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From the Archives: Exclusive interview with Alexander Payne following the success of “Sideways”

October 29, 2011 20 comments

From the Archives: Exclusive interview with Alexander Payne following the success of “Sideways”

©by Leo Adam Biga

Origiinally published in The Reader (www.thereader.com)

 

Even before Alexander Payne’s Sideways premiered September 13 to ecstatic reviews at the Toronto International Film Festival, where he soaked up the accolades, it was hailed as a refreshing change from an artist whose previous harsh satires (Citizen Ruth, Election, About Schmidt) made you squirm as much as laugh.

Sideways, whose national release launched on October 27, marks a departure for Payne in two ways. For the first time in his feature career, he left behind Nebraska’s familiar confines to cast his sardonic gaze elsewhere. Using as a starting point Rex Pickett’s unpublished novel of the same name, Payne and writing partner Jim Taylor found the book’s central California wine country the perfect setting and context for a story about love. Yes, love. Love of wine. Love of self. Platonic love. Brotherly love. Romantic love. Ah, love. It’s something in short supply in Payne’s earlier films, where emotions are savaged and relationships discarded.

After Toronto came the New York Film Festival where Sideways was the official closing night selection on October 17. Payne said he was “very happy” with the prestigious NYFF closing night slot. A darling of the NYFF, where About Schmidt was accorded opening night honors in 2001, Payne is being feted like the star he is in the international film community. In a statement announcing the program, festival chairman and Film Society of Lincoln Center program director Richard Pena said: “Even with now just four films to his credit, Alexander Payne has established himself as a major voice in contemporary American cinema. I can’t think of another filmmaker working today who is able to create characters as complex, as contradictory and as richly human.”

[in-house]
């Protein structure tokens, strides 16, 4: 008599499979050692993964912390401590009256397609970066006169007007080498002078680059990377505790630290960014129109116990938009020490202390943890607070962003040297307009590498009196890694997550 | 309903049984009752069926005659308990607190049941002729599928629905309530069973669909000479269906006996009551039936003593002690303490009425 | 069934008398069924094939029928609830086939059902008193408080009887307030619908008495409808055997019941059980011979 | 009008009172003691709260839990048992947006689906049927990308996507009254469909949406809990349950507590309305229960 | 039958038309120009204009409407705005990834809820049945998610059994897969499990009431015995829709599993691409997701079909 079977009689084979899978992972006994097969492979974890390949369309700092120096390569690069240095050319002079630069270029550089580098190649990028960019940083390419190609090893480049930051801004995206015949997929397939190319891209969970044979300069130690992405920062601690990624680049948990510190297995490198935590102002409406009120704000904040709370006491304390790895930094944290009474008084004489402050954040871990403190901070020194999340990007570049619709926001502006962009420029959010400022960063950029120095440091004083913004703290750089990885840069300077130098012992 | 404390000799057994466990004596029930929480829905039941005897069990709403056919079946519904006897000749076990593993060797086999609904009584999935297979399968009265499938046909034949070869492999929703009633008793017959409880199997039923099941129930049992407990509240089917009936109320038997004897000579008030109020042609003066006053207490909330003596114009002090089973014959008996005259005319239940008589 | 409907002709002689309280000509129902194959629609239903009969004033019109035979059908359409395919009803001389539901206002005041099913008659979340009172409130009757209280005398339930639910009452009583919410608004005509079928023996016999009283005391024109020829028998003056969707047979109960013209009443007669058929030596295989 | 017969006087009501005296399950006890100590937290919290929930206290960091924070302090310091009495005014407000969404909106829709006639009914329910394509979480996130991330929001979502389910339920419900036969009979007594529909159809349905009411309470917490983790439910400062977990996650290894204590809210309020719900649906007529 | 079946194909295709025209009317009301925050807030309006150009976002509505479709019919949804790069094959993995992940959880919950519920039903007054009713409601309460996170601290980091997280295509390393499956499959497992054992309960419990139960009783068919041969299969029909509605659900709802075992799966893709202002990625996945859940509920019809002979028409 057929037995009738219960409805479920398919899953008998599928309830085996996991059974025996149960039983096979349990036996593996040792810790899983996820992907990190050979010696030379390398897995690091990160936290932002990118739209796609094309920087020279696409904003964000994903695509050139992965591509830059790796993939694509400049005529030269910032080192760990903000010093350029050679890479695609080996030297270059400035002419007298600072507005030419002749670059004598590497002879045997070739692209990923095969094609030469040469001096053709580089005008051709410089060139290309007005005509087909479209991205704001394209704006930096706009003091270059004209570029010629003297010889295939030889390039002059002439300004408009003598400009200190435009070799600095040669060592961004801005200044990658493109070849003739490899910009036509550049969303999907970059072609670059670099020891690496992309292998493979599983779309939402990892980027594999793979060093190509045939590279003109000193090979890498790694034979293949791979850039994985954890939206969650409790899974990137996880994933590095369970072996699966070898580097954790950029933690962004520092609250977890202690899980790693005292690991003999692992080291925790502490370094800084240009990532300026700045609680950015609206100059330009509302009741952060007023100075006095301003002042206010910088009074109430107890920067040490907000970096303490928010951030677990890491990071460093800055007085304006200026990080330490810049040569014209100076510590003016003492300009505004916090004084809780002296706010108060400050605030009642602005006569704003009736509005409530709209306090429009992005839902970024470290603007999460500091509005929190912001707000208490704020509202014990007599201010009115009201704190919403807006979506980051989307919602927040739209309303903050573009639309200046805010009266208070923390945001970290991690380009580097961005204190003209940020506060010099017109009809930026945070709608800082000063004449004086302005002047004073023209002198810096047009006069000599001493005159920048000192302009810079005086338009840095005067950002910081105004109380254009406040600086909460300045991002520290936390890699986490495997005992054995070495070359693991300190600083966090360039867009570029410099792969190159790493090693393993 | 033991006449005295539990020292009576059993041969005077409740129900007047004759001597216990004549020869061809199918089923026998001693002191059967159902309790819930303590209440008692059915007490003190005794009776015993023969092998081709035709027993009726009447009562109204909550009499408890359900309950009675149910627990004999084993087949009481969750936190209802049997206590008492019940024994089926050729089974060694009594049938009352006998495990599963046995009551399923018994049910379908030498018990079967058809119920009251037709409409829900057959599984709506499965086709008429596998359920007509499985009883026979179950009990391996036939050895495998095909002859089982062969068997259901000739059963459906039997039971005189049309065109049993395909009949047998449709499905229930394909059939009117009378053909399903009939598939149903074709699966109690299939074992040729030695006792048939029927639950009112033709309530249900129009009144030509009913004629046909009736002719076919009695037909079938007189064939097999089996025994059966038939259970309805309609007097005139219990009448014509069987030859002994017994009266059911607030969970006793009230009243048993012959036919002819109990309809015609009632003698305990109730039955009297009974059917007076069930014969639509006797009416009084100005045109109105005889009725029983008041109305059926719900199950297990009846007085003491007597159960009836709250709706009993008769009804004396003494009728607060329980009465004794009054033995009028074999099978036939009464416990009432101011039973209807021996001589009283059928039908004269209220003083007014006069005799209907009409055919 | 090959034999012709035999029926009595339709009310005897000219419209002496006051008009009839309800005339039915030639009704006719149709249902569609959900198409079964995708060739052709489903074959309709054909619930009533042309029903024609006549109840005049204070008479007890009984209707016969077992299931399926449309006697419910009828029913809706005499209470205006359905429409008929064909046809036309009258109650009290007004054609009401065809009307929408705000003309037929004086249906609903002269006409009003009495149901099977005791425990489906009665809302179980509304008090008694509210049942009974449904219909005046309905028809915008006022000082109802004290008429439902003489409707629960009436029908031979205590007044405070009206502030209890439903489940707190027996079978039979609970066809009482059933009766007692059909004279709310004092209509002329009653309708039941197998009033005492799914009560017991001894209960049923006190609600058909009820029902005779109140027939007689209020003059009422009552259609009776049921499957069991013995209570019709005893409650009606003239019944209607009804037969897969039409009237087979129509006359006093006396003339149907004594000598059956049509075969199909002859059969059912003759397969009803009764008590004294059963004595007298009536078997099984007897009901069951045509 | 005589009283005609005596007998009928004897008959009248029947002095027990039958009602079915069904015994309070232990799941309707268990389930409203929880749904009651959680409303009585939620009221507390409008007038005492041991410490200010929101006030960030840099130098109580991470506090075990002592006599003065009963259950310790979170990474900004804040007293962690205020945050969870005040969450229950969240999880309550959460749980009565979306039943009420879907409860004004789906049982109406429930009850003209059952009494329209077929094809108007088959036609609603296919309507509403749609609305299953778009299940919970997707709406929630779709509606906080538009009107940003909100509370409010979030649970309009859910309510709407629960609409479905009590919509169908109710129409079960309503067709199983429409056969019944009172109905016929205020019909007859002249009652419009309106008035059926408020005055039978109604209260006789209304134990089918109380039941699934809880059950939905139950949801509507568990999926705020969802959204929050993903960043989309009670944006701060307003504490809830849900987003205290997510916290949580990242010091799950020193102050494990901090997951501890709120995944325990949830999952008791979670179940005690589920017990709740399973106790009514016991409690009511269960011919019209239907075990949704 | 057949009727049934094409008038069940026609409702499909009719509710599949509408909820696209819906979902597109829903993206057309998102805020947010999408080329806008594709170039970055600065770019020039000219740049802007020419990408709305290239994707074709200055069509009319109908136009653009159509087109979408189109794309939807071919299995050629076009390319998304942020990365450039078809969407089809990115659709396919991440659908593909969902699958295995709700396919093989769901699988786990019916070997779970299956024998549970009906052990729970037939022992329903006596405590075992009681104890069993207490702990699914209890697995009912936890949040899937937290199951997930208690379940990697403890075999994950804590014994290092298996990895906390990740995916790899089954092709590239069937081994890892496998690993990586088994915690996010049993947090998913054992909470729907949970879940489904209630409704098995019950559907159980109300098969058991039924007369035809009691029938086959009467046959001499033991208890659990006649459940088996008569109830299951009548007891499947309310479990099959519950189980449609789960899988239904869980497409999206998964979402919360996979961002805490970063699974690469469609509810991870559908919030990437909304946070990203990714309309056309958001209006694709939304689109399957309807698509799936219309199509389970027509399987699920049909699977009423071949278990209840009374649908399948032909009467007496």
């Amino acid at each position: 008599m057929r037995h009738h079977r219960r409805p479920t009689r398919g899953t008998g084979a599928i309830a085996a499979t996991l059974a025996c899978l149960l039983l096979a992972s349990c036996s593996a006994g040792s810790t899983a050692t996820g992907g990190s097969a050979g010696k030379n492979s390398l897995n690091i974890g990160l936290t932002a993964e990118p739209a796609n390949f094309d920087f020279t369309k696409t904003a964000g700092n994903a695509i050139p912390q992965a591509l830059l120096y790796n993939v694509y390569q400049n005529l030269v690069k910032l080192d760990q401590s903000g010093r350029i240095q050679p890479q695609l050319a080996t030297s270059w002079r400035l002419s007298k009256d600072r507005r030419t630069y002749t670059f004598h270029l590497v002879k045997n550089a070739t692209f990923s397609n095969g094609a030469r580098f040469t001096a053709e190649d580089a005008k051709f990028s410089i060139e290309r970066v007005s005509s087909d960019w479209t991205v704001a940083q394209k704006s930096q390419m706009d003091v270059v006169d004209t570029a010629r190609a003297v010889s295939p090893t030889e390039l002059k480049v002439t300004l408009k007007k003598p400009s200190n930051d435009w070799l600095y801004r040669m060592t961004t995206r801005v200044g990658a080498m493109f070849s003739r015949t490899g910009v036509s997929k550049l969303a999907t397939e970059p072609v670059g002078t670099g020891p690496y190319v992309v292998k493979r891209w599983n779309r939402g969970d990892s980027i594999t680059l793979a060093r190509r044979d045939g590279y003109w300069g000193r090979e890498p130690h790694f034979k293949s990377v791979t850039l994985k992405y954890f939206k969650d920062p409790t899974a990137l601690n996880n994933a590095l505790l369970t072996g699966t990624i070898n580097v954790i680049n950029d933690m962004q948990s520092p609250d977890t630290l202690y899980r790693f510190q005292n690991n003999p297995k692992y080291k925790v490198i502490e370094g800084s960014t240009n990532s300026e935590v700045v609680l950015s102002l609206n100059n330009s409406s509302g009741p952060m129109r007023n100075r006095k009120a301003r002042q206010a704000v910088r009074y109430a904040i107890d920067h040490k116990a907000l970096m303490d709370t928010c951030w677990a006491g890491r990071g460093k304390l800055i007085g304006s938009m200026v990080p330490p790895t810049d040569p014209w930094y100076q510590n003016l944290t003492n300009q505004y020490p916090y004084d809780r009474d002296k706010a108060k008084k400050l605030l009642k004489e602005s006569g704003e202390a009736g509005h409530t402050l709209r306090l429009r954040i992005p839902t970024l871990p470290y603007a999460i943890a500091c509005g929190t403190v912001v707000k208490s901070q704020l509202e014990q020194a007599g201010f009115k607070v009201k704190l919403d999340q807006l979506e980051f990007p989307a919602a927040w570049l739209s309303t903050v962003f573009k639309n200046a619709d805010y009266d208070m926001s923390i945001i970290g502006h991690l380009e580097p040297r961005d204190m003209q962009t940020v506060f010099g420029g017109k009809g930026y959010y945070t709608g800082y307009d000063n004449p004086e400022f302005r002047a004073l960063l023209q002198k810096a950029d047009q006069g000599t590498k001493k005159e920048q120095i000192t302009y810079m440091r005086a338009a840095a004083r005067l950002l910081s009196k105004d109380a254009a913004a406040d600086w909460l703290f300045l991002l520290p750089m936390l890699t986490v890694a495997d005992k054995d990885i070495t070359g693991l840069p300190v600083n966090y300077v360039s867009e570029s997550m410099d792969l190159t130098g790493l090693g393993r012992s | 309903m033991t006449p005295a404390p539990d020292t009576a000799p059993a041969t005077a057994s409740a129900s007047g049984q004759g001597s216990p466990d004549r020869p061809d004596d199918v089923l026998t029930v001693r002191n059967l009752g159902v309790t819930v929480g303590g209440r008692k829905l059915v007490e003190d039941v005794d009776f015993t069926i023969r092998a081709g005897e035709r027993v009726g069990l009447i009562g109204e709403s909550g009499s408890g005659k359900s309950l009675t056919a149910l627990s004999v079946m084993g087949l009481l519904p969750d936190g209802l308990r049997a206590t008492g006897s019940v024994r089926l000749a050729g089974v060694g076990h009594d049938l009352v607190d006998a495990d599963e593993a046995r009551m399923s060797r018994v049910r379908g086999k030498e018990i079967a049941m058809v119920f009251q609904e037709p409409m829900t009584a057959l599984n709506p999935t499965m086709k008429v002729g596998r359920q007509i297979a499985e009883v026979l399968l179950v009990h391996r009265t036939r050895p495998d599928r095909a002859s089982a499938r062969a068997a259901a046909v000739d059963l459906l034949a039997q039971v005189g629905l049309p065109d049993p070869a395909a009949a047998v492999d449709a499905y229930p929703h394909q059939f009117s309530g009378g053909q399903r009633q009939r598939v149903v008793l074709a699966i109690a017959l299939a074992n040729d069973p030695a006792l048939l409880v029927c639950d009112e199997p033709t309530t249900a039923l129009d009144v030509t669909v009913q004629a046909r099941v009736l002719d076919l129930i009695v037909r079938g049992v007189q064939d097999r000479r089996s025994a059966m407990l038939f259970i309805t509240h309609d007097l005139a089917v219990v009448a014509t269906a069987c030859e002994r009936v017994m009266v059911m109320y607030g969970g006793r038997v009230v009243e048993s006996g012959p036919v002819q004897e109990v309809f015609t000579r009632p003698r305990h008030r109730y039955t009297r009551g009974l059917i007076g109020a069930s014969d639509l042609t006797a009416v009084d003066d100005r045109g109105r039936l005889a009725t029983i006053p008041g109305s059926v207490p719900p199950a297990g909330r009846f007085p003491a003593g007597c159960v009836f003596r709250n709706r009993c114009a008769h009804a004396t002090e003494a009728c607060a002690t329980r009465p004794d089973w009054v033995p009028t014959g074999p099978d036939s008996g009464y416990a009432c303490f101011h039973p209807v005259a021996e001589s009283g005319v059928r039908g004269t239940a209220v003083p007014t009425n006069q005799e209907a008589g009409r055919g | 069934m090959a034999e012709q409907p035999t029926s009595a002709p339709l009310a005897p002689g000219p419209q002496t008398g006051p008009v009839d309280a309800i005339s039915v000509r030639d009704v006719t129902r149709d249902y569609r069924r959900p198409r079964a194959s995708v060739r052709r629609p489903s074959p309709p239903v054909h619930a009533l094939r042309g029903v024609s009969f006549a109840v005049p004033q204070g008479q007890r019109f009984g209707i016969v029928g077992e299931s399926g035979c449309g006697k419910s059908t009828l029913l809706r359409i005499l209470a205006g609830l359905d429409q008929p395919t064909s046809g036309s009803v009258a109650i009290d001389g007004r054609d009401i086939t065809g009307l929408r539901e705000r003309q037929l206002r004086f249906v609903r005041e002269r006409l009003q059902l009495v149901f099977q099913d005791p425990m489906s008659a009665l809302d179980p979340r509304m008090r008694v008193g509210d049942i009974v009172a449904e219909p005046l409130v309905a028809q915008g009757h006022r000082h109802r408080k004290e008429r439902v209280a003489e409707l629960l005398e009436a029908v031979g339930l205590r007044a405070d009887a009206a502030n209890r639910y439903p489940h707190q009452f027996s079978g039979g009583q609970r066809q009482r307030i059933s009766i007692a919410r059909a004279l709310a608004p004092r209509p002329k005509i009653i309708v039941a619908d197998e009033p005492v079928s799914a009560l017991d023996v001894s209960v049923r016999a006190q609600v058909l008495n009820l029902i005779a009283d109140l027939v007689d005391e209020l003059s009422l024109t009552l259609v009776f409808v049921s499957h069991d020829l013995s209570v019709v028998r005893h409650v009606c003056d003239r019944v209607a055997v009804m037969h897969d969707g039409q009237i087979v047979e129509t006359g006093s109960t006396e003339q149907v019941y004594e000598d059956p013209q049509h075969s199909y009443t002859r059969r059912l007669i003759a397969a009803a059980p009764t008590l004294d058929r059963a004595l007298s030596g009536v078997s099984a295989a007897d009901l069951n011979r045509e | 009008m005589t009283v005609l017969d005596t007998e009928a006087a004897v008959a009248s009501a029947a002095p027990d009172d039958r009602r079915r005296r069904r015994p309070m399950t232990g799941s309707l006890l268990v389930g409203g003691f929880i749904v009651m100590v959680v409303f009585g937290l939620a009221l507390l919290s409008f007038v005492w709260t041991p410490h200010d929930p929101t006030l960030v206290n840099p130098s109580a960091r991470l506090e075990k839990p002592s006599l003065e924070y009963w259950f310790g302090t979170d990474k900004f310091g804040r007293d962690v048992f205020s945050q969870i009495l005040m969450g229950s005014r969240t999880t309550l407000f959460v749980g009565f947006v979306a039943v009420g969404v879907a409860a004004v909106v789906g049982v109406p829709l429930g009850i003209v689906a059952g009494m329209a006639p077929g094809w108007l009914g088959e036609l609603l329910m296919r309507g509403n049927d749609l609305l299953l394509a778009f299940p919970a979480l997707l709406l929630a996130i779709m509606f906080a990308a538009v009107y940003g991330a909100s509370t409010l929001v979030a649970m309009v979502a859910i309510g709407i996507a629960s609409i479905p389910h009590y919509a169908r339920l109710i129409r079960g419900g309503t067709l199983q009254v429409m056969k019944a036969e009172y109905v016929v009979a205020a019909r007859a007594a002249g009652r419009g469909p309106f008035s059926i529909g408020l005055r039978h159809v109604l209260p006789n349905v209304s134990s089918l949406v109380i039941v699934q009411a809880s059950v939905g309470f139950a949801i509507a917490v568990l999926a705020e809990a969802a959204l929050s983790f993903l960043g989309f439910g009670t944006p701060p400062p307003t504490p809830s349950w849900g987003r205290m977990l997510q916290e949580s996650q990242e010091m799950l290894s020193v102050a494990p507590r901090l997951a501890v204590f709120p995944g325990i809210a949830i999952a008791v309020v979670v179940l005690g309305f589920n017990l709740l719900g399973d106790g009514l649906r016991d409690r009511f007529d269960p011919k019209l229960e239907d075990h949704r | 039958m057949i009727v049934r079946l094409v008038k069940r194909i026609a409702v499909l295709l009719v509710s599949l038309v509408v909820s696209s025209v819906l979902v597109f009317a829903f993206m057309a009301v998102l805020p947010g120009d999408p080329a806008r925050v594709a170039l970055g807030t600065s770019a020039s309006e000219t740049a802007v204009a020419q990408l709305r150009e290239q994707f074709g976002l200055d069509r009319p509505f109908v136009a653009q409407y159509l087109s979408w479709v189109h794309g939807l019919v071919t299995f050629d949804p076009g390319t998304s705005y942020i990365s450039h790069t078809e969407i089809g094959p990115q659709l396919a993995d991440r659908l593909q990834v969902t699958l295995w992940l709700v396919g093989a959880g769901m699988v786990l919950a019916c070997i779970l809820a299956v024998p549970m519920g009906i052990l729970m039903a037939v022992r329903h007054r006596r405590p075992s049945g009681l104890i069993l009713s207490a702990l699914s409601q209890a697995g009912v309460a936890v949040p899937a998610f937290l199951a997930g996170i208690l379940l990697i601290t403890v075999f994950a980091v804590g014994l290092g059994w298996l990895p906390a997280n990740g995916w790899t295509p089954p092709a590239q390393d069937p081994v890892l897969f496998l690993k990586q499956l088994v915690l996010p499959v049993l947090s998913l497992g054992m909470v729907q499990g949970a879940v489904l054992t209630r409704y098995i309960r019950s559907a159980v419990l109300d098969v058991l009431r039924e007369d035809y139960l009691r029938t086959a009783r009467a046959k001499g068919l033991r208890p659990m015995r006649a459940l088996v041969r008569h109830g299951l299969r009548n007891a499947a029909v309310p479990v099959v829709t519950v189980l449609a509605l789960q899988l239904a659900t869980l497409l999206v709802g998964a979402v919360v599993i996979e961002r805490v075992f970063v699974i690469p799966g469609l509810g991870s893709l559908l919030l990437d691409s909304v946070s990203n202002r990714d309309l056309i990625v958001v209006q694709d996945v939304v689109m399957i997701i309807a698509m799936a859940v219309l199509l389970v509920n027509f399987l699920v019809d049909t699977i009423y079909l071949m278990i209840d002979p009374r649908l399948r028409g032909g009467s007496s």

The early warm reception for Sideways, a Fox Searchlight release, bodes well for its commercial potential. The Hollywood buzz says Oscar nods are in store for Payne and star Paul Giamatti. Payne thinks audiences and critics are responding to the evolutionary process he takes with his work. Having returned from the highs of Toronto and New York, he is now preparing to write a new project that promises to be “current and political.”

Humanism and Character-Driven 

Leading film industry trade reviewers Todd McCarthy of Variety and Kirk Honeycutt of the Hollywood Reporter see in Sideways something Payne has strived for — a return to the character-driven movies he cut his teeth on. McCarthy wrote, “Moving away from his native Nebraska for the first time onto what proves to be even more fertile soil … Alexander Payne has single-handedly restored humanism as a force in American films.”

According to Honeycutt, Payne captures in his “hysterically funny yet melancholy comedy … subtle undertones of the great character movies of the 1970s and a delicate though strong finish that fills one with hope for its most forlorn characters.”

“If it’s true, that’s a nice thing for someone to say,” said Payne, whose intimate cinema explores the wreckage of ordinary people doing desperate things to reclaim their lost lives. His films are never just funny or dramatic. They are, like life, a mix.

“I aspire to a certain humanism in my films in that they’re films just about people,” he said. “I don’t need to see a gun. I don’t need to have a chase. I don’t need highly contrived situations. I just want to have situations, which will bare open, in a humorous way but also in a dramatic way, what’s going on in the hearts and souls of people. And they’re comedies. This one get huge laughs. I think, too, people like the emotion in it and the hopeful note at the end. Yet, there’s nothing sentimentalized. If feels earned and felt.

“Also what I hear is that the film is intelligent. Like hopefully my other films, too, it doesn’t talk down to the viewer. It respects the viewer. I mean, I always think an audience is smarter than I am, not dumber. So often, at least in recent American filmmaking, there’s a pressure — however spoken or unspoken — to dilute the intelligence or the sophisticated references or the quality of the jokes or something for a more general audience, and I just don’t like to do that.”

Payne’s comedic sensibilities and instincts have never been sharper. Three scenes in particular stand out, and all involve Giamatti as the lovably neurotic wine junkie Miles. In one, some bad news sends Miles careening for the nearest bottle, which he grabs like a suicide weapon and proceeds to drain while stumbling down a hill side. In another, the idiocy of winery etiquette sets him off and he loses it in a fit sure to join Jack Nicholson’s famous diner rant in Five Easy Pieces. Finally, to help his buddy Jack out of a jam, Miles retrieves some valuables left behind in a house, and nearly gets killed for his trouble.

YOU CAN READ THE REST OF THE STORY IN MY NEW BOOK-

Alexander Payne: His Journey in Film, A Reporter’s Perspective 1998-2012

A compilation of my articles about Payne and his work.  Now available for pre-ordering.

 

 

 



 

 

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